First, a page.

5. Evening all, Just a quick update. I sent off a letter to Cabot and received what is no doubt a standard response, in which they stated they are confident they will be able to send me the requested information within 12 days. Should be interesting ... Bazooka Boo fraud is what I am thinking, though if my suspicions are correct, it will have been perpetrated by someone very close to me and may be difficult to legally disassociate myself from. Hence the approach I am taking - assume there is something to it and find out as much information as I can, in the first instance. Cabot have had their 12 days, so I'll be writing to them again.
  6. Hello again. Thanks for the reply, twofoot. Naturally, the goal is to get the default off my file. But as previously mentioned, I have reason to suspect there may be something to this. I do not feel it would be wise to threaten Cabot with legal action for an invalid entry to my credit file when there is a chance it effectively got there courtesy of a former housemate. I need more information - at the moment I don't even know what this alleged card is/was! Am I correct in thinking that because the alleged account was started in 2005, Cabot would not be permitted to supply a reconstituted CCA in response to a request?
  7. Bazooka Boo, Thanks for the reply. That pretty much sums up my initial reaction! But on reflection, I felt I should try to find out a bit more. Circa 2005 we had a housemate and, without wishing to go into the matter further, I have reason to suspect there may be more to this than meets the eye. My details may have been used without my consent to open an account of some kind. Hence the decision to request for a true copy of the CCA, a statement of the account and, for completeness, a copy of the default notice. My research into Cabot's modus operandi leads me to doubt that they will be able to provide any of the requested information. But who knows? Do you know the legal position on copies of CCAs? Must the include the account opener's signature?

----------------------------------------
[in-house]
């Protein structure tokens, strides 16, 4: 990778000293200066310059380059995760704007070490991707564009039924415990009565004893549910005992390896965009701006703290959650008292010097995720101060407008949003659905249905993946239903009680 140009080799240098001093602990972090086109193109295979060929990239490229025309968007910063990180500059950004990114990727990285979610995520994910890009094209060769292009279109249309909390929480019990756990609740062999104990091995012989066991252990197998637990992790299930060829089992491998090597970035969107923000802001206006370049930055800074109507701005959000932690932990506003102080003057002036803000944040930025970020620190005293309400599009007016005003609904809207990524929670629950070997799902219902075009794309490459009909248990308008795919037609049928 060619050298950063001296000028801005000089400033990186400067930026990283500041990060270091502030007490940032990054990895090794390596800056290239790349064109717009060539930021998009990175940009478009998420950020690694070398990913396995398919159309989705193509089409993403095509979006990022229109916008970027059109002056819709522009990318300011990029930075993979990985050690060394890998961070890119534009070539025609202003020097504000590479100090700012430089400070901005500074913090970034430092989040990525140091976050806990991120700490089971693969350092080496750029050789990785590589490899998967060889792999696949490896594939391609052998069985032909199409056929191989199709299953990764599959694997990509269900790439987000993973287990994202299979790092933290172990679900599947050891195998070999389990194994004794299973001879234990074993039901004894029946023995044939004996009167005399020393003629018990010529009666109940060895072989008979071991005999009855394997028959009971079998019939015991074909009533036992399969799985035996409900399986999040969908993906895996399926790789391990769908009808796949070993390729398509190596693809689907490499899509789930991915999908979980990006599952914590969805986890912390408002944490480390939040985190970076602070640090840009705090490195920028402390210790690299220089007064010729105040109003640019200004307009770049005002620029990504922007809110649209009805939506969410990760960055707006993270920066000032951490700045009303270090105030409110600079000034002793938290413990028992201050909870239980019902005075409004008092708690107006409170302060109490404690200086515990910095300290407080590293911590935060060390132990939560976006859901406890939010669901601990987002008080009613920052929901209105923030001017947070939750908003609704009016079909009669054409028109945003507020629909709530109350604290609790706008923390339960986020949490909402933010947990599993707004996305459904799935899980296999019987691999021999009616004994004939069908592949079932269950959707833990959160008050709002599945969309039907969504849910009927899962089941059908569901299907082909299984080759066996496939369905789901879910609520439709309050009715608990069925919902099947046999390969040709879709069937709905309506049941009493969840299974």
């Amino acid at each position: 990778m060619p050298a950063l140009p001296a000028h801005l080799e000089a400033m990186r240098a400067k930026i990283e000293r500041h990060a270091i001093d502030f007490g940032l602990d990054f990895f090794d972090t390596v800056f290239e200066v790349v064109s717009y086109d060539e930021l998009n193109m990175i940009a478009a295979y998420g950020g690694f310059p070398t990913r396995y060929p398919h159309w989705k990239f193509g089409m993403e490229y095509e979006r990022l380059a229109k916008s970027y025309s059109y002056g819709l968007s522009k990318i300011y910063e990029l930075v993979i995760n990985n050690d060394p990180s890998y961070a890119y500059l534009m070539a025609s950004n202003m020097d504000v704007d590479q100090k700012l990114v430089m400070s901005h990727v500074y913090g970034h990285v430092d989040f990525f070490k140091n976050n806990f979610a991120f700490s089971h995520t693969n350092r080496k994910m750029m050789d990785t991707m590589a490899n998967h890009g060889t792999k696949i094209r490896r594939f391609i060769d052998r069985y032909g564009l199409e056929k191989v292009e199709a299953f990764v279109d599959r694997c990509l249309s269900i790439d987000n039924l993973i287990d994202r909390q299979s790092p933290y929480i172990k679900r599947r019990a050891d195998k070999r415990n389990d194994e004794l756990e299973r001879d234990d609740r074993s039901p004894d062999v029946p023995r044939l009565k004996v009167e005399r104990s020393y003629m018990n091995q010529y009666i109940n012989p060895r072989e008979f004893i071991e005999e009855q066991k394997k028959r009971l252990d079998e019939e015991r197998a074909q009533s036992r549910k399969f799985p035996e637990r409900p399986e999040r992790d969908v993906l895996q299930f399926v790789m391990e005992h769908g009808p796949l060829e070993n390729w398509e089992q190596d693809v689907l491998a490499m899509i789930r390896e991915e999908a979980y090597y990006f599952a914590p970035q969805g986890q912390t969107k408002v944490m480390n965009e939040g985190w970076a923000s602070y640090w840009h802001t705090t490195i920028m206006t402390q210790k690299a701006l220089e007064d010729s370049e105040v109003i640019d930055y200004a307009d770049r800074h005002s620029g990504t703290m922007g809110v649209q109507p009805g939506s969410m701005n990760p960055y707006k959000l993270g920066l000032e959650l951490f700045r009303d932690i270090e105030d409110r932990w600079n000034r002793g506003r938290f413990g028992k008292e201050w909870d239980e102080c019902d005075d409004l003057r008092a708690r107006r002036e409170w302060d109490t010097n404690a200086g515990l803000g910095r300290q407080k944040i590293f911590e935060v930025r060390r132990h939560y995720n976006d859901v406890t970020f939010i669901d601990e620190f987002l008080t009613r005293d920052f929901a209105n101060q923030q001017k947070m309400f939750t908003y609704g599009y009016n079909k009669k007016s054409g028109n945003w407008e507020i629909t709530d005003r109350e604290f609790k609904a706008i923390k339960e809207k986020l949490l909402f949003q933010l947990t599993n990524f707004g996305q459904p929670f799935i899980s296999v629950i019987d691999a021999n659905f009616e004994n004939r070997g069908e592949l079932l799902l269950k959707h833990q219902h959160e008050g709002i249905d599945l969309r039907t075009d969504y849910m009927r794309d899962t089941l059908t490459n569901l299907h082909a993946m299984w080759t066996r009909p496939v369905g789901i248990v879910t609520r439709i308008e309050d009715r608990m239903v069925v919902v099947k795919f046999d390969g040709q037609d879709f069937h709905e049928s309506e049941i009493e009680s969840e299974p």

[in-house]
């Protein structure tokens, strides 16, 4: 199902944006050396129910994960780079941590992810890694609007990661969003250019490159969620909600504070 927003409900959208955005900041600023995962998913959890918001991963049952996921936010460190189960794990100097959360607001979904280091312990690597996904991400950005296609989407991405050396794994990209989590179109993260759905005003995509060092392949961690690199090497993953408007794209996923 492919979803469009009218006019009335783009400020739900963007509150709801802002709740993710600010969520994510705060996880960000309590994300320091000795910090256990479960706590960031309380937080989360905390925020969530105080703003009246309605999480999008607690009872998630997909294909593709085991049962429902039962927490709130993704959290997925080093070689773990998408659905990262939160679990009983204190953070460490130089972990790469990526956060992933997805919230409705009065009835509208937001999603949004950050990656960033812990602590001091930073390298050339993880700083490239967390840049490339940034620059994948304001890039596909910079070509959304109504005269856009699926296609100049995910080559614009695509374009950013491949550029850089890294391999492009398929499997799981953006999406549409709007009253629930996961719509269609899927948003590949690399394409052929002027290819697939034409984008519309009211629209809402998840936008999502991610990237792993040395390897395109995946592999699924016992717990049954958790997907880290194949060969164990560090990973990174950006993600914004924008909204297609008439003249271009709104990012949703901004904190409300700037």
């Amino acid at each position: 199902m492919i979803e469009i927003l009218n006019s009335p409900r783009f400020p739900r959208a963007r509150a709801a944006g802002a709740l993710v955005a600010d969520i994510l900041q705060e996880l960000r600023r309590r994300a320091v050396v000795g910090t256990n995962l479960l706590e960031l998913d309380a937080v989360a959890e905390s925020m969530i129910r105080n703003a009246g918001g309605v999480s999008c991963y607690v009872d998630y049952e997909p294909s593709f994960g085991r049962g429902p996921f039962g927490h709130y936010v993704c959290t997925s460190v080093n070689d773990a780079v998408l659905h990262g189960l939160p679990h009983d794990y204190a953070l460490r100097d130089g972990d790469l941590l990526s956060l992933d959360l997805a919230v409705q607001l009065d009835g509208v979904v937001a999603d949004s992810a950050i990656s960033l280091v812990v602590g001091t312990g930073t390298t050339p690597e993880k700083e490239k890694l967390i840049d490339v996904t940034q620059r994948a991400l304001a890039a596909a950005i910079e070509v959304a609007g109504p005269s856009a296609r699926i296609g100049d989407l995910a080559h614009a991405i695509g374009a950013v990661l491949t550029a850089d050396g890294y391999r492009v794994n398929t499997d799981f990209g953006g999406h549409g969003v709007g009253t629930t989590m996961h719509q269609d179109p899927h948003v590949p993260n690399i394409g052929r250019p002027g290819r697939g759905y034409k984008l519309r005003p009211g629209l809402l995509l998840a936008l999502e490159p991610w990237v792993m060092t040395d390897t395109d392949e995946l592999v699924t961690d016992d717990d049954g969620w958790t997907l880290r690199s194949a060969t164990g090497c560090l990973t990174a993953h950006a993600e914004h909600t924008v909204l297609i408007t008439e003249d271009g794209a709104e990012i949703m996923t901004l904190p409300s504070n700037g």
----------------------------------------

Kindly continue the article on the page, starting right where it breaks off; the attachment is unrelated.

8. Good evening, Apologies if these questions have been asked before. I did a bit of searching, but the plethora of information is a bit overwhelming. I recently subscribed to Experian's Credit Expert service. I looked at my credit record and there is one blot: a default, registered by Cabot Financial. It pertains to a credit/store card. I do not recognise this and am keen to do something about it. I am about to send a CCA request to Cabot, with a postal order of £1.00 for the statutory fee. I am also going to request a true copy of the default notice, which (obviously!) I never received. The account in question was supposedly started in 2005. Am I right in thinking that Cabot are obligated to supply a copy of the agreement bearing my signature? Any other thoughts/advice will be greatly appreciated.